Could climate interventions slow the melting of the cryosphere?
Guest post by John Moore, Beijing Normal University / 15 December 2020
[The views of guest post authors are their own. C2G does not necessarily endorse the opinions stated in guest posts. We do, however, encourage a constructive conversation involving multiple viewpoints and voices.]
The ice sheets, sea ice and permafrost provide little direct economic benefit to nation states, despite their importance for Arctic indigenous peoples. But they do provide extremely important features that enable the present climate to operate as humankind has grown used to.
Arctic sea ice and permafrost have declined rapidly in the last few decades, and the West Antarctic ice sheet is close to (or beyond) the point of widespread, inevitable, collapse.
The timescale of these losses raises questions about whether they can be addressed in the typical 30-year timeframes of political consensus-building. Yet the consequences of not addressing them are too big to ignore.
Permafrost stores more than twice the present-day atmosphere’s load of carbon. Such a huge reservoir becoming a source of carbon in the coming centuries could dwarf efforts to mitigate anthropogenic emissions and alone would cost trillions this century in climate damage.
In West Antarctica, the unstable parts of the ice sheet have the potential to raise sea level by about 5m over the coming centuries. Such a collapse would be effectively permanent, flooding coastal wetland ecosystems and cities, and forcing migration of over half a billion people.
Targeted interventions vs global geoengineering* to protect the cryosphere
Unfortunately, global emissions reductions are likely to be too slow to preserve many important parts of the cryosphere. This remains true even if those emissions reductions are supplemented by active Carbon Dioxide Removal.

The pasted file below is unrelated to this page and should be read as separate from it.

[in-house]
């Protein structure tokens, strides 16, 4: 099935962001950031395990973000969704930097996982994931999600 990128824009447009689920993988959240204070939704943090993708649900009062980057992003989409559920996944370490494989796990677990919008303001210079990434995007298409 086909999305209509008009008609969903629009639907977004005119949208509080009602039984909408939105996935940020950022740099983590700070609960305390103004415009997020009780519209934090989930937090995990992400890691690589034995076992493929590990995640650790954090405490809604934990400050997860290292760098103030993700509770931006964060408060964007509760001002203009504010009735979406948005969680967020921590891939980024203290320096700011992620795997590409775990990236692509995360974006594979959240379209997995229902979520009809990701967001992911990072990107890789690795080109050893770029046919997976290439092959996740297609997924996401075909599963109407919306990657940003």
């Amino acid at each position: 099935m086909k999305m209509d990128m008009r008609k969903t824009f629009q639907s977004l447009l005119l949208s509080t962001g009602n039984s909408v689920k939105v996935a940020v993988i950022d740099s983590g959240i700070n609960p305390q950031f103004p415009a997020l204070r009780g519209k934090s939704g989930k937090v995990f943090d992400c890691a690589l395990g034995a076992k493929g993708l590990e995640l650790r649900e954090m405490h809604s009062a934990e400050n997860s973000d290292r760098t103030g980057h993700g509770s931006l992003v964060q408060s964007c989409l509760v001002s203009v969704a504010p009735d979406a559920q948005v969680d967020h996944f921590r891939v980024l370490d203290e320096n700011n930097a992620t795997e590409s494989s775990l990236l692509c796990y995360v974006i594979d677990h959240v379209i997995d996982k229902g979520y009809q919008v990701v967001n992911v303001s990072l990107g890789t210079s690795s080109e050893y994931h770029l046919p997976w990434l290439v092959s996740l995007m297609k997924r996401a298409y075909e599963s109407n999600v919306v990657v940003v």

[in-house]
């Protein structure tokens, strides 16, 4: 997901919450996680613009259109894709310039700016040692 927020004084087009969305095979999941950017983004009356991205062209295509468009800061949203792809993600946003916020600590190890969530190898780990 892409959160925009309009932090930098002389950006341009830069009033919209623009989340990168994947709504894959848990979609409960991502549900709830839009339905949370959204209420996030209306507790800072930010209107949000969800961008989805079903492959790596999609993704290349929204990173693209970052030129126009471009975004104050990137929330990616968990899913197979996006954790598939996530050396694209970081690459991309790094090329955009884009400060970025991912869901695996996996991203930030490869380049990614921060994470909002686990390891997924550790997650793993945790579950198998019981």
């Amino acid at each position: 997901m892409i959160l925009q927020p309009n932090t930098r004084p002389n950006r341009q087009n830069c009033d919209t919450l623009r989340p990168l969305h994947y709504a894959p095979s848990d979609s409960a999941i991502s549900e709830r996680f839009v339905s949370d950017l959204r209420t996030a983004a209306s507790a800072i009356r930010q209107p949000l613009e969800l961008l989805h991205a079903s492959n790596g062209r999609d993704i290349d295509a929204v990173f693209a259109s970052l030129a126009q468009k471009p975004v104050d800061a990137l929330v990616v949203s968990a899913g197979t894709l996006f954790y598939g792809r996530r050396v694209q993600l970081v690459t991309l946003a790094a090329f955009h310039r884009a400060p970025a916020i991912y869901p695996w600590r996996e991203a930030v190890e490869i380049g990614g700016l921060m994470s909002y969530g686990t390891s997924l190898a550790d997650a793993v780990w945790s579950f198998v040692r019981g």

While some of the at-risk parts of the cryosphere (such as Arctic summer sea ice) could potentially be preserved with solar geoengineering approaches that cool the entire planet, other parts cannot be saved by simply lowering the surface temperature.
For example, much of West Antarctica is susceptible to rapid collapse because it stands on bedrock that deepens inland. The floating ice shelves that surround and stabilize the grounded ice sheet have been dramatically thinned in recent years by basal melt caused by the intrusion of warm ocean waters, leading to acceleration and potential destabilization. Preventing this requires reestablishment of the physical buttressing from the rocky outcrops that the thinned ice shelves no longer reach.
Locally targeted interventions represent a different approach from global geoengineering schemes, the goal being to counteract a specific harmful climate outcome with global implications.
Potential targeted interventions include:
- conserving the ice sheets by building barriers to divert warm ocean currents;
- maintaining Arctic sea ice by making the ice thicker and its surface whiter;
- or modifying Arctic land usage, via re-wilding, to cool permafrost.
The outlet glaciers that are the focal points of the ice sheet instability are 50-100 km wide in Antarctica and less than 10 km wide in Greenland. Since the vast majority of ice raising sea level drains through these narrow passages, interventions at just a few strategic locations have the potential to affect the entire ice sheet catchment without requiring continent-wide infrastructure.
On the other hand, both sea ice management and permafrost re-wilding provides no such “leverage” and would be vastly more expensive than solar geoengineering, but they may have a role in specific local instances.
Perhaps where large carbon releases are likely to occur with modest temperature rises, or because of a significant cultural value, they may also be useful in contexts of ecosystem services by maintaining environments that are highly valued for human or ecological reasons. This is already motivating cloud brightening experiments aimed at preserving the Great Barrier Reef.
Ethics and governance of targeted interventions